Tuesday, December 11, 2012

Kalahari Augrabies Extreme Marathon 2012

So here it is... better late than never, my race report of the South African Kalahari Augrabies Extreme Marathon, 2012

Over a month has passed since crossing that finish line for the second time and once again it feels like a dream come true, to be one of only a handful of people worldwide to have completed it is a great feeling but to come back for the second year in a row just confirms a degree of lunacy and a love affair with sun and sand that for the time being I feel won't cease...

Doing the race once gives you not only the joy of finishing but for those crazy enough to do it again, something way more important... experience

The 'knowing' of what to take, what to wear and how to go about certain things both leading up to, and in the race itself is priceless and really prepares you to not only have a much more comfortable and enjoyable experience, but to also perform better.

So how did it go....?

This year saw a lot more people take up this great challenge than last year, almost double with 45 starters and a great mix of nationalities and more youngsters too!

One of those 'youngsters' was Tiaan Erwee, my room-mate pre/post race, an exciting talent and definitely knocking on the door of trail running stardom! It was interesting, if not a bit frightening to see how an athlete capable of winning the race packs such a minimal amount of kit for the entire week, and pushes their body to the absolute limit.

I on the other hand had learnt my lesson from the previous year and packed more food than necessary with an additional four dinners... just in case. I had after all trained with a higher pack weight than I had when toeing the start line so all was good and my mind could be at ease for the whole week.

Day 1:

With an advertised distance of 30km for the day, it really was a nice warm up run for what would lay ahead of us that week, the bus ride to the start saw a few of us cracking jokes while many were silent and thoughtful, whichever you were doing was based on nervous energy, nerves which were wound even tighter by arriving at the start line well before the official start time and having to wait in the ever increasing heat for the gun (Patrick's horn) to sound....

When the horn sounded everyone shot off at such a rate of knots, I just couldn't help but think it was way too fast, so instead of racing I decided to settle down into a comfortable pace and not worry about who overtook... although due to my inherent competitive nature I did target those ahead, this was especially the case once the sandy river beds started. Knowledge of how to approach the sandy areas really is an advantage, immediately employing the 'Kalahari shuffle' and running in the footsteps of those who had been through already... once reaching about 20km the temperature had risen to somewhere in the 40's and since my special aluminum water bottle still had ice blocks floating in it, decided to give a CP crew member a taste, the look of disbelief was priceless!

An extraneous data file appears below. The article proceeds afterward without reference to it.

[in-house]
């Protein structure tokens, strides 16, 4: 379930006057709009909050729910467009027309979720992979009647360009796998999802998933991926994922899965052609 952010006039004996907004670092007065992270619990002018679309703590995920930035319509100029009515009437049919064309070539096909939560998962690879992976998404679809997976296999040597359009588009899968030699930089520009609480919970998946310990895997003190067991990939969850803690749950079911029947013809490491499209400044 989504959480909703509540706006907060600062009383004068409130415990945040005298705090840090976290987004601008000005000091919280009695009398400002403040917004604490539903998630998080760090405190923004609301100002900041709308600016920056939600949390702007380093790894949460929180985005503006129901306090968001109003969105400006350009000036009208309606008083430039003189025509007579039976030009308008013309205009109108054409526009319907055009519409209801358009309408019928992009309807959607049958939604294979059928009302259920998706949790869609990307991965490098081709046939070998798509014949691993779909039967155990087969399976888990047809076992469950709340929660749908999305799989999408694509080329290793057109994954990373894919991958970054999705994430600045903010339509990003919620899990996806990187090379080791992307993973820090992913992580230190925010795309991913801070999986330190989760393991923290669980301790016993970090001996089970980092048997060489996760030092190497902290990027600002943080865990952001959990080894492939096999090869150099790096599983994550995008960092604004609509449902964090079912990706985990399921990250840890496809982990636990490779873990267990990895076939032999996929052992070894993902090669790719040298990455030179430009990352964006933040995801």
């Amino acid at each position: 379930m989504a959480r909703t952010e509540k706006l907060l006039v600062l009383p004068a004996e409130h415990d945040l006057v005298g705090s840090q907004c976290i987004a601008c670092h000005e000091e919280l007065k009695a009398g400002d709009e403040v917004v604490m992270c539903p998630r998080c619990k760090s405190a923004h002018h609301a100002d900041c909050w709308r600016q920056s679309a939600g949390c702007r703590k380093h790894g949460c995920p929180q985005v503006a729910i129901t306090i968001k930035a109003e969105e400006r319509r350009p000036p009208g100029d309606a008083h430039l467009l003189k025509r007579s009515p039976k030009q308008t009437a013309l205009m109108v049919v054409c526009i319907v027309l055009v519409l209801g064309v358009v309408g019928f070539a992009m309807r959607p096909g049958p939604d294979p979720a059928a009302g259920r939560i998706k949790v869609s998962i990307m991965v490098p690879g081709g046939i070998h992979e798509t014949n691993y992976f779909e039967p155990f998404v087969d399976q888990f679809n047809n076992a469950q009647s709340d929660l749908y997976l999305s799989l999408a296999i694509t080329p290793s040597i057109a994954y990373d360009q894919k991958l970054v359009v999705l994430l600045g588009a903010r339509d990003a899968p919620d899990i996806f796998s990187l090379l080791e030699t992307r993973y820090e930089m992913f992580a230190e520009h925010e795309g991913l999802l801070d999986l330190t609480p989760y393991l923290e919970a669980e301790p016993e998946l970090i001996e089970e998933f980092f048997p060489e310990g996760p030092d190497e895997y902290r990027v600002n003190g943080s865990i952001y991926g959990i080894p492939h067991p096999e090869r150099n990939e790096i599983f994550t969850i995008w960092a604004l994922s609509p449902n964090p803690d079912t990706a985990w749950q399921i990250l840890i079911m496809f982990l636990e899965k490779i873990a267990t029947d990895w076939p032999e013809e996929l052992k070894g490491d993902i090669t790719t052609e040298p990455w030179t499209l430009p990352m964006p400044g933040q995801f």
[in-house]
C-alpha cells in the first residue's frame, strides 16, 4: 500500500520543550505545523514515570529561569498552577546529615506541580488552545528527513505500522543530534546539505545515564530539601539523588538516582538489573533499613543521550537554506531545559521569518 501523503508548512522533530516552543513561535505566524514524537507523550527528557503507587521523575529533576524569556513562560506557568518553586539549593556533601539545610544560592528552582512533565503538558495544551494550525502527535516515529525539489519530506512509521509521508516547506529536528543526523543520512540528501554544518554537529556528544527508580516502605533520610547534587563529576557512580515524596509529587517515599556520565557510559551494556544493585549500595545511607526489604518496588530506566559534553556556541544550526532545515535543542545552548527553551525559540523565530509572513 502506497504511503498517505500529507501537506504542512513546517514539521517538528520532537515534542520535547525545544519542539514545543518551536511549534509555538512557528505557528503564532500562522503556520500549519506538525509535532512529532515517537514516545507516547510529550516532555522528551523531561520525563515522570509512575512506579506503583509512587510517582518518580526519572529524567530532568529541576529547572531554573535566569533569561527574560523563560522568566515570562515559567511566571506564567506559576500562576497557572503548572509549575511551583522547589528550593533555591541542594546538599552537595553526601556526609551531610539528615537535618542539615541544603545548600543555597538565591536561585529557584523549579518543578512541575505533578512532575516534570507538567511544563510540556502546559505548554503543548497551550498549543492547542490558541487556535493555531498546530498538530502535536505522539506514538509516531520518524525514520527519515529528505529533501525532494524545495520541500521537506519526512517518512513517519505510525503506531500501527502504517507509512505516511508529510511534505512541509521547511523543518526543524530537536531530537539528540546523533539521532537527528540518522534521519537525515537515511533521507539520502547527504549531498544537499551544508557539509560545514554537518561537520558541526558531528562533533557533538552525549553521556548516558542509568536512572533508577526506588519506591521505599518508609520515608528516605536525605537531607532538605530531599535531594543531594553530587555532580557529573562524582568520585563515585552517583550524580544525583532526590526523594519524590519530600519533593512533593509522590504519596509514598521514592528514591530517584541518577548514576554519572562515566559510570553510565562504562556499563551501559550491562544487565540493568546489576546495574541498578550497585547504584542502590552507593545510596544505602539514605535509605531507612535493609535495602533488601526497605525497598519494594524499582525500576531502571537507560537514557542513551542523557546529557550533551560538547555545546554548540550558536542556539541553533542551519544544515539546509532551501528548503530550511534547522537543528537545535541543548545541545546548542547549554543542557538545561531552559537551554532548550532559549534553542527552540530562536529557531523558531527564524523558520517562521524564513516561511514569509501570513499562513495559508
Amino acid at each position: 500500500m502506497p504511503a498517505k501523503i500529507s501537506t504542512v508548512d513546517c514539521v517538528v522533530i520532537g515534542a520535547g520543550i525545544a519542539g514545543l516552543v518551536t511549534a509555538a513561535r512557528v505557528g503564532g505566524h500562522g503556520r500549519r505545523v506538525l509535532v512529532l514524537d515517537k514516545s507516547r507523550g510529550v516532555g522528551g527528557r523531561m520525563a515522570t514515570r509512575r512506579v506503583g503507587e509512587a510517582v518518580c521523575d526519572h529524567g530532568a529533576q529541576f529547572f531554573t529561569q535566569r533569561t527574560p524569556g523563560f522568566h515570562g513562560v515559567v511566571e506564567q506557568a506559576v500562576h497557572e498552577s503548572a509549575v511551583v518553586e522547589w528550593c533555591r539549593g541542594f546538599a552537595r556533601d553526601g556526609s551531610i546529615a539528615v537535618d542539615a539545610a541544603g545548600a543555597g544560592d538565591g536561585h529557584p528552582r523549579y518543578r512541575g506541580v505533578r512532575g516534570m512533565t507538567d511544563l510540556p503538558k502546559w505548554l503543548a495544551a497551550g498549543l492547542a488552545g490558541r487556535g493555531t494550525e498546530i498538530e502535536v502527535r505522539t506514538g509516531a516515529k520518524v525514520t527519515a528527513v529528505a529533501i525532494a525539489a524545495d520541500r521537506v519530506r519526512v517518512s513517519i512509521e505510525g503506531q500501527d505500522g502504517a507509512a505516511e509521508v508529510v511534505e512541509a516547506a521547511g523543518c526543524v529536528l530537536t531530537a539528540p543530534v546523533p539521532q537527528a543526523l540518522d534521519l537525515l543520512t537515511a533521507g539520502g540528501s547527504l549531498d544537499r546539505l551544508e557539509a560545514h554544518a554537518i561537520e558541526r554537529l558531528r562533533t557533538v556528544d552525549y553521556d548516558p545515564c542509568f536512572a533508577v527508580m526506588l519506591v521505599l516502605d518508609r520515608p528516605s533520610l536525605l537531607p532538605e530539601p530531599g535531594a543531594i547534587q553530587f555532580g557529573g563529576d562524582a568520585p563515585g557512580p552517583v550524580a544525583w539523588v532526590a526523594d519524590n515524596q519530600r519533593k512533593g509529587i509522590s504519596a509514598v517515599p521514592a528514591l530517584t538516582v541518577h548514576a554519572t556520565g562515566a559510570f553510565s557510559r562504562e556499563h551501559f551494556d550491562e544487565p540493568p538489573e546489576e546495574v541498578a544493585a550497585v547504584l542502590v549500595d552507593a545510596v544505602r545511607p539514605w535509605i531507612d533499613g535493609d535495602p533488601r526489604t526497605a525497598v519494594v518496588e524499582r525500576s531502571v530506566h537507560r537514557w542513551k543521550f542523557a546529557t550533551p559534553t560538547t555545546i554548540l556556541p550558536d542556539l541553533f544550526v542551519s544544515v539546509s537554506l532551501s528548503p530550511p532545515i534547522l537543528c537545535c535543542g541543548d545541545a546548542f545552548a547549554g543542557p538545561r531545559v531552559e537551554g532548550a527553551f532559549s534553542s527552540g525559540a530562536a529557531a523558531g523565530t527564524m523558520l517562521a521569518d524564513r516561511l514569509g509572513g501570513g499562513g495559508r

It turned out to be a great day, crossing the line in 7th place and feeling strong, it was so great to see the smiles on everyone's faces once they had completed the day, each and every person conquering the first step towards a mammoth feat!

Day 2:

Before the race we had all suspected that day 2 would have a nasty surprise, the daily CP distance chart showed only 2km from the start to CP1 and the truth revealed itself in the form of a mountain which seperated us from the river's edge where we had camped for the night, and the plateau high above us. Being part of the quicker runner group had me start later and found myself running hard to keep up with the frantic race against the sun... this combined with a serious lack of climbing fitness saw me keeping the sweeper company for the first hour and a half of the day, dragging ourselves up the steep rock face felt like an eternity and a short breather was had every few steps until eventually reaching CP1 at the top.

Emerging at the top of day 2's main climb
Still smiling, Ian the sweeper in the background

Going under a fence
Once the climbing was done we got to enjoy some good trail all the way down to one of the newly built lodges in the area before entering a seriously sandy river bed, oven like conditions ensued and the race was well and truly starting to live up to it's promise... river bed then gave way to very rocky jeep track through very tough koppie sections, all of which combined to induce some seriously painful shoulders, I was eventually reduced to a crawl and was questioning my participation in the race any further, the bad memories of the worst times from the previous year came flooding back and it was difficult to stay positive.

It was only once finding Genis and Pamela at CP3 and sitting down to rest with them that I could realize again that we were all  in this together and I wasn't the only one struggling to just move forward, Genis was struggling with his heart rate and was taking the extra time to recover fully before moving on, his sense of humor however needed no recovery and as usual was cheerful and a beacon of positive energy!

A pain pill and a good amount of nutrition later it was time to embark on the final segment before reaching camp, it was agonizingly painful... but arrived at camp, hours off target and physically shattered.

Day 2 route, ending in a dry river bed

Notice the long resting time between 6 and 7 hours

Day 3:

After a massage the previous day to work out all the kinks in the back and shoulders, day 3 dawned with a rejuvenated vigor and determination, I had also found that by simply pulling the waist strap of the pack extremely tight, a lot of weight was taken off the shoulders and put onto the hips. This was such a simple revelation that I could hardly contain my excitement and pushed the day as hard as possible.